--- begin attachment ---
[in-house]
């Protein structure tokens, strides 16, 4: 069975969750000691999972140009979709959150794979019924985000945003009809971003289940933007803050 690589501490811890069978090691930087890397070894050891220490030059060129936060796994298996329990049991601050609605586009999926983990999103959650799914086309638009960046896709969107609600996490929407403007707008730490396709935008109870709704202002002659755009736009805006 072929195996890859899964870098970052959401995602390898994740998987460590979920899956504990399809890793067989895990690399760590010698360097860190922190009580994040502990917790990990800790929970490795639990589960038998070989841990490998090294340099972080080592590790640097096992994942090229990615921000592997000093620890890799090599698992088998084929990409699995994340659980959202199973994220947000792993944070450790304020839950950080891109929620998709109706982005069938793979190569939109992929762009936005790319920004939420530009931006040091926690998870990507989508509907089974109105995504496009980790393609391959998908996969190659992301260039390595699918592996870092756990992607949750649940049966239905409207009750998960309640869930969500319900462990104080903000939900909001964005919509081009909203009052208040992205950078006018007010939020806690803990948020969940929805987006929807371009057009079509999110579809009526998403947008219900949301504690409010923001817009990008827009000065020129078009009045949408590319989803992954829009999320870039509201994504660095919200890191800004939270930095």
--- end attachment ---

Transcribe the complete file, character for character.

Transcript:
[in-house]
């Protein structure tokens, strides 16, 4: 069975969750000691999972140009979709959150794979019924985000945003009809971003289940933007803050 690589501490811890069978090691930087890397070894050891220490030059060129936060796994298996329990049991601050609605586009999926983990999103959650799914086309638009960046896709969107609600996490929407403007707008730490396709935008109870709704202002002659755009736009805006 072929195996890859899964870098970052959401995602390898994740998987460590979920899956504990399809890793067989895990690399760590010698360097860190922190009580994040502990917790990990800790929970490795639990589960038998070989841990490998090294340099972080080592590790640097096992994942090229990615921000592997000093620890890799090599698992088998084929990409699995994340659980959202199973994220947000792993944070450790304020839950950080891109929620998709109706982005069938793979190569939109992929762009936005790319920004939420530009931006040091926690998870990507989508509907089974109105995504496009980790393609391959998908996969190659992301260039390595699918592996870092756990992607949750649940049966239905409207009750998960309640869930969500319900462990104080903000939900909001964005919509081009909203009052208040992205950078006018007010939020806690803990948020969940929805987006929807371009057009079509999110579809009526998403947008219900949301504690409010923001817009990008827009000065020129078009009045949408590319989803992954829009999320870039509201994504660095919200890191800004939270930095």